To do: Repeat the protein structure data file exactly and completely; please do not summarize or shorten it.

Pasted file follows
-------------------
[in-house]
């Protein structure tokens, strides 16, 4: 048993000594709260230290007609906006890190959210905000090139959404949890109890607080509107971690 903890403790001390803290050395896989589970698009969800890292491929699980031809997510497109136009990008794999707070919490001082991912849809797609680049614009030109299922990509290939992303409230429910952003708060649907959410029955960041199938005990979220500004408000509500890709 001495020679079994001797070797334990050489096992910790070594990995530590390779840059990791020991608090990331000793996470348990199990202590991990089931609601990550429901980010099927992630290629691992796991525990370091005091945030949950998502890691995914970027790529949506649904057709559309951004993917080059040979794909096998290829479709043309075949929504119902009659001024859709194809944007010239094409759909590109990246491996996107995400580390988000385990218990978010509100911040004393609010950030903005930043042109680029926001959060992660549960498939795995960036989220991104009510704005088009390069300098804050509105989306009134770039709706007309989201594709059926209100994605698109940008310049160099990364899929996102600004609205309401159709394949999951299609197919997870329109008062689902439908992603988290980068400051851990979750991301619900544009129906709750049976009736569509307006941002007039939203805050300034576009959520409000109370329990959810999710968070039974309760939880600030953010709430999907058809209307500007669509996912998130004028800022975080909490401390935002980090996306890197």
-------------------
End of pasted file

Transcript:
[in-house]
């Protein structure tokens, strides 16, 4: 048993000594709260230290007609906006890190959210905000090139959404949890109890607080509107971690 903890403790001390803290050395896989589970698009969800890292491929699980031809997510497109136009990008794999707070919490001082991912849809797609680049614009030109299922990509290939992303409230429910952003708060649907959410029955960041199938005990979220500004408000509500890709 001495020679079994001797070797334990050489096992910790070594990995530590390779840059990791020991608090990331000793996470348990199990202590991990089931609601990550429901980010099927992630290629691992796991525990370091005091945030949950998502890691995914970027790529949506649904057709559309951004993917080059040979794909096998290829479709043309075949929504119902009659001024859709194809944007010239094409759909590109990246491996996107995400580390988000385990218990978010509100911040004393609010950030903005930043042109680029926001959060992660549960498939795995960036989220991104009510704005088009390069300098804050509105989306009134770039709706007309989201594709059926209100994605698109940008310049160099990364899929996102600004609205309401159709394949999951299609197919997870329109008062689902439908992603988290980068400051851990979750991301619900544009129906709750049976009736569509307006941002007039939203805050300034576009959520409000109370329990959810999710968070039974309760939880600030953010709430999907058809209307500007669509996912998130004028800022975080909490401390935002980090996306890197």